Green business

Turning a Profit While Doing Good: Aligning Sustainability with Corporate Performance

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This paper seeks to shed light on an important question in 21st century capitalism. Can corporations do well while doing good? In other words, does a company that improves its social or environmental performance increase, decrease, or leave unchanged its financial performance? Adopting a long-term horizon, understanding materiality, as well as emerging regulations, societal expectations, firm innovations, and corporate governance models seem to be the answers to the conundrum.

Colorado State University’s Integrated Sustainability Management Program offers two free introductory webinars

Colorado State University’s Integrated Sustainability Management Program gives you the knowledge and tools to develop more environmentally and financially sustainable practices within an organization, as well as build and foster an organizational culture to support them.

The program offers two introductory webinars at no charge. They are:

Dunkin’ Donuts launches green building program for new stores

Read the full story in GreenBiz.

Dunkin’ Donuts doesn’t usually come to mind when it comes to green companies.

After getting two stores LEED-certified since 2008, however, the Massachusetts-based retailer has parlayed the experience to create its own certification program for franchisees.

The company will roll out the program for new construction projects, with a goal of building 100 certified restaurants by the end of 2016. If all goes well, they also want to extend the program to retrofits at some point.

What’s your company’s chemical risk?

Read the full story in GreenBiz.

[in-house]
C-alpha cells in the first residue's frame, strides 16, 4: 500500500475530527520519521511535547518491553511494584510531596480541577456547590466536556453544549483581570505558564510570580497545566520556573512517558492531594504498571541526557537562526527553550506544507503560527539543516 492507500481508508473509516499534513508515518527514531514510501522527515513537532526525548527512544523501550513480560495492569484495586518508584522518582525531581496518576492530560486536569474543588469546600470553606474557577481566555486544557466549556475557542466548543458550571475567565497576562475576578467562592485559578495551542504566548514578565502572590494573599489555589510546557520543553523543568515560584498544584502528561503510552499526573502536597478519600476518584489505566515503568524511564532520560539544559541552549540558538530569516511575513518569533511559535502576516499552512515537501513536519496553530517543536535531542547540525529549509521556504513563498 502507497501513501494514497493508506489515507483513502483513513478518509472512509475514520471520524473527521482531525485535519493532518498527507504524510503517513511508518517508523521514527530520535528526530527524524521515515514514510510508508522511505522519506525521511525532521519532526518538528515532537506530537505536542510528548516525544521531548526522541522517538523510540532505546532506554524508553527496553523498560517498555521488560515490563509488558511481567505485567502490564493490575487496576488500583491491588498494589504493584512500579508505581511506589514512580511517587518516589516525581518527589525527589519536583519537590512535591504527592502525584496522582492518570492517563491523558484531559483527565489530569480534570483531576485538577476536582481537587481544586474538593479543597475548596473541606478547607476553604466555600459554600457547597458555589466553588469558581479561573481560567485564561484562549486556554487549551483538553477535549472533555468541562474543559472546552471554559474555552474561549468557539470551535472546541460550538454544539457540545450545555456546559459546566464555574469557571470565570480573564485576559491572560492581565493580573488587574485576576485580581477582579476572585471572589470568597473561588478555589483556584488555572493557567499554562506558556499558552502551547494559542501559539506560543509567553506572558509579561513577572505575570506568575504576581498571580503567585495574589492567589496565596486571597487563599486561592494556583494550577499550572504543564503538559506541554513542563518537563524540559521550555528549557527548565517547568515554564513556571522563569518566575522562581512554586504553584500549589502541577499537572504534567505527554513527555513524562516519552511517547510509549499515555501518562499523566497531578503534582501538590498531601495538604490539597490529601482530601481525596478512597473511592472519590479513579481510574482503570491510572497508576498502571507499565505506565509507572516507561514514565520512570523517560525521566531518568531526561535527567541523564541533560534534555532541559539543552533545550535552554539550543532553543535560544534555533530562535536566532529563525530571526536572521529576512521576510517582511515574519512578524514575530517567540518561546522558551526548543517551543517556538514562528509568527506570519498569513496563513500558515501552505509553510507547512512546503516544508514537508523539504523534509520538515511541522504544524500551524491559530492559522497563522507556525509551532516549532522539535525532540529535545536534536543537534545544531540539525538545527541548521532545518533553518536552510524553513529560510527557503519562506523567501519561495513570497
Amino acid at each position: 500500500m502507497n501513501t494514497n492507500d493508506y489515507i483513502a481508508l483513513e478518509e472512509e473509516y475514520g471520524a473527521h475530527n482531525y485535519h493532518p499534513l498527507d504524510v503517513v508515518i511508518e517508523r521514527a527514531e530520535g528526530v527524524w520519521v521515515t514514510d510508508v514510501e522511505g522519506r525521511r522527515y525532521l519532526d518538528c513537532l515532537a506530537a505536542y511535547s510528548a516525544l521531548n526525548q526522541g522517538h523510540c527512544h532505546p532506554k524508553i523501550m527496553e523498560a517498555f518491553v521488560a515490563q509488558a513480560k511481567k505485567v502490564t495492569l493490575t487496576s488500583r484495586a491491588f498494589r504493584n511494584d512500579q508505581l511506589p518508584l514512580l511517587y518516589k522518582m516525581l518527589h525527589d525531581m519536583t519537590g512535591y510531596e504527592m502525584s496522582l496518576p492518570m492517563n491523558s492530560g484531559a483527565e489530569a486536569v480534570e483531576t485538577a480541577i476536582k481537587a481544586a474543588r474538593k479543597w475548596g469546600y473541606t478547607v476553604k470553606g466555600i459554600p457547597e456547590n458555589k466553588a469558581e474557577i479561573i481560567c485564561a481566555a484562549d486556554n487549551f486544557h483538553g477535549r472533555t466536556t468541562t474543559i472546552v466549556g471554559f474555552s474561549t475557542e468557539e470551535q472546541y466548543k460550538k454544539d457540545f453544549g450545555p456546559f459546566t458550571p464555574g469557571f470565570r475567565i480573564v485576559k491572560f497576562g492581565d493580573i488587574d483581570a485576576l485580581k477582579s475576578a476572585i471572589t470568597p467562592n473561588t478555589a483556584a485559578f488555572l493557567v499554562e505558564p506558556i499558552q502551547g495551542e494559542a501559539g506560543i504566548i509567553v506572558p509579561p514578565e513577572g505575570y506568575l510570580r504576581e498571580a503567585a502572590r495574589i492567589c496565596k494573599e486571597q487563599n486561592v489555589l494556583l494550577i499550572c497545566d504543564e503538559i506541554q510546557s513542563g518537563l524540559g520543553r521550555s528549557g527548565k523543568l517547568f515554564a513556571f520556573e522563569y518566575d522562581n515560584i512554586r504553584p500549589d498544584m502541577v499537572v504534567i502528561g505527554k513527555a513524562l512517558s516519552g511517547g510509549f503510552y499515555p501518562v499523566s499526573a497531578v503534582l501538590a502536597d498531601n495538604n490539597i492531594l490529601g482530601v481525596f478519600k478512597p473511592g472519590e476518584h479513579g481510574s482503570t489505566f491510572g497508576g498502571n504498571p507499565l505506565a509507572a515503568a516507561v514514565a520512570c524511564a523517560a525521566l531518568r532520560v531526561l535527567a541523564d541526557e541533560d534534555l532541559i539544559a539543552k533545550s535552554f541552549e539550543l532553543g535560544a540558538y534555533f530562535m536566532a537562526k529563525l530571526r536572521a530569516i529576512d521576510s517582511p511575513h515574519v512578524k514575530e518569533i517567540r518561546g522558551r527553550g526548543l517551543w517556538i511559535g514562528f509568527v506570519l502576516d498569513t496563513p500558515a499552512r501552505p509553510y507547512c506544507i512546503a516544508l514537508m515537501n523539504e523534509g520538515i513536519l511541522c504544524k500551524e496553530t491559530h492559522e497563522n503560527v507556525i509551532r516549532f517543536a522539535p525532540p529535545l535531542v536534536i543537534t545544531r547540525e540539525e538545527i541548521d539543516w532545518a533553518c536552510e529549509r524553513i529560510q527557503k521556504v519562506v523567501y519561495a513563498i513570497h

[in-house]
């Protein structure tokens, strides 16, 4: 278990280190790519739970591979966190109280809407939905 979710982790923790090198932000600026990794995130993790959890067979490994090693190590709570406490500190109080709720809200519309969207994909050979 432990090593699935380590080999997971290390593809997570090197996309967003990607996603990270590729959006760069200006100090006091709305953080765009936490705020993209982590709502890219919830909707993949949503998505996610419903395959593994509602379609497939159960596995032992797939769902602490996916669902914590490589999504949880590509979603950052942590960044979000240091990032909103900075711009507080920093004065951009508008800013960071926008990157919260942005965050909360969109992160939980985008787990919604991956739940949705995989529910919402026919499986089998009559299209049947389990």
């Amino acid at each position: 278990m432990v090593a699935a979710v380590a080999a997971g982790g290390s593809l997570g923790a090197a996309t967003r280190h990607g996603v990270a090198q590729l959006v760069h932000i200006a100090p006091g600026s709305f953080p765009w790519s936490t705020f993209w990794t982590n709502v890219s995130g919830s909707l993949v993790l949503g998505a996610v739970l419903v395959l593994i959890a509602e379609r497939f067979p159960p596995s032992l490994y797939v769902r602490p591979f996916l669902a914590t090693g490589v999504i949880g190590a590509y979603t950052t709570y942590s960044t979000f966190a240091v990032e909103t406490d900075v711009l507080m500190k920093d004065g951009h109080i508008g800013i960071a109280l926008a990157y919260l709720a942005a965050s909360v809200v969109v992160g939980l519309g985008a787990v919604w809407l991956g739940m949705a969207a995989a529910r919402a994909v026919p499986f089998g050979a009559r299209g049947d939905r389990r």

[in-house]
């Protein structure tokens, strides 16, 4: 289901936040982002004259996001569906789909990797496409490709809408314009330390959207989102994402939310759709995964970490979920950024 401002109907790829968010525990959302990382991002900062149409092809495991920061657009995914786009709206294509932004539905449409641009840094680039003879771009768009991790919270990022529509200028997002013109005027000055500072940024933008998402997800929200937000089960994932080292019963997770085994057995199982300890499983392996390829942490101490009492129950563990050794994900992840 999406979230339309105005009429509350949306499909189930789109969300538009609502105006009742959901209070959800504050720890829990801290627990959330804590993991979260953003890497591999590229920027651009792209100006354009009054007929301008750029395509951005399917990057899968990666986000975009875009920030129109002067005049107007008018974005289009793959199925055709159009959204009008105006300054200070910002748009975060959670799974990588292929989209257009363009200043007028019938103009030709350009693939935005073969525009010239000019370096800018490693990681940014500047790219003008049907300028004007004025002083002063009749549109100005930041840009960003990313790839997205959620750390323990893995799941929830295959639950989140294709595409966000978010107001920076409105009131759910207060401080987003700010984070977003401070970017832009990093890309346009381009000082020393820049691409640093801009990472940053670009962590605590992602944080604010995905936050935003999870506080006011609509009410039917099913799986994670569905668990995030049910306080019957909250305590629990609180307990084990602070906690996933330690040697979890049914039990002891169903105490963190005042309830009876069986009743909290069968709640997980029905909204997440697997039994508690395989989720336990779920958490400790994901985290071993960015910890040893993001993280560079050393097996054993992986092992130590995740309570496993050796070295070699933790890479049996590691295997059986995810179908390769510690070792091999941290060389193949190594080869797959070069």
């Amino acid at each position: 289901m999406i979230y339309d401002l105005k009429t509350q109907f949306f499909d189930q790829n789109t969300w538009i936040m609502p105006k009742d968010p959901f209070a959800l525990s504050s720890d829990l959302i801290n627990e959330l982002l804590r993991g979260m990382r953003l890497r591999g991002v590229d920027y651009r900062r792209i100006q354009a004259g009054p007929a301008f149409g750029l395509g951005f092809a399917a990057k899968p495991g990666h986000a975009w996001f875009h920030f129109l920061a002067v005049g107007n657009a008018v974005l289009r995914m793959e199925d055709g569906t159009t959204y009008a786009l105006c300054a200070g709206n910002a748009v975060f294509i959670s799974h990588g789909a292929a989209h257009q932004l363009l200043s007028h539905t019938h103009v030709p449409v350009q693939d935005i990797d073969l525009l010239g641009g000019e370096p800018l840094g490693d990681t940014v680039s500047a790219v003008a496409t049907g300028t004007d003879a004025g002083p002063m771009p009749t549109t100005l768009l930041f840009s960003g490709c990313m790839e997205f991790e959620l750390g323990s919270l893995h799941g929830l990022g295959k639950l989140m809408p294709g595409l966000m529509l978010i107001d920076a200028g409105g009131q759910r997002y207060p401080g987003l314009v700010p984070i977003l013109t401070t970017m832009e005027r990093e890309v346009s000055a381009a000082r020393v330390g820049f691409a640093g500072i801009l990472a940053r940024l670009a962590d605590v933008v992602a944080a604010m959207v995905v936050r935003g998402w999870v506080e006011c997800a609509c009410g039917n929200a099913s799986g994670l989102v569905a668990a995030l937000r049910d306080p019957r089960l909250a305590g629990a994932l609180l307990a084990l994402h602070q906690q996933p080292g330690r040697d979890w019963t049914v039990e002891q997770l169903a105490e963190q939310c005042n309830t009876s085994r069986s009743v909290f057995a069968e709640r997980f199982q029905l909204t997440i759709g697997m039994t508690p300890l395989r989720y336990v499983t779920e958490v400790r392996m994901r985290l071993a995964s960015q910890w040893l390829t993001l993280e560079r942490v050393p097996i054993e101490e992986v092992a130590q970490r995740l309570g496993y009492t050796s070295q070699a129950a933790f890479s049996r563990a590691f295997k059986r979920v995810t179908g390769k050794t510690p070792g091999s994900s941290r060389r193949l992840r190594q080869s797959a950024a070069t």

Have you ever had a customer ask about chemicals in products or request that you don’t use specific ones? Have you ever paid fines or worker’s compensation for mishandling chemicals or products? How much time does your company spend reviewing chemical regulations to maintain compliance?

Big Data and CSR: Ready or not, more transparency is coming

Read the full story at GreenBiz.

How does Amazon stack up to Google when it comes to corporate climate change policies? What about the way Apple compares to Microsoft on supply chain human rights issues?

It might seem like a pipe dream to get reliable data on granular, politically-sensitive corporate social responsibility (CSR) metrics — but it actually just got easier.

On Thursday, CSRHub will announce a new Excel-based dashboard tool granting near-realtime access to the third party aggregator’s 60 million data points on 10,000-plus companies culled from some 365 sources.

So, you’ve finished your materiality exercise — now what?

Read the full story in GreenBiz.

Over the past year, companies across sectors and geographies have embraced the materiality approach to identify which sustainability issues are most important to their business success and key stakeholders. The guidance provided by frameworks such as SASB, GRI and the IIRC has played an important role in this flurry of activity. We’ve seen companies taking ever more detailed approaches to their materiality processes, thinking through additional dimensions such as their ability to influence each material issue and how the importance of an issue is likely to change over time.

For many companies, the question now is, “What’s next?” How should a company use the results from a materiality exercise to define strategy and a clear path forward across its operations?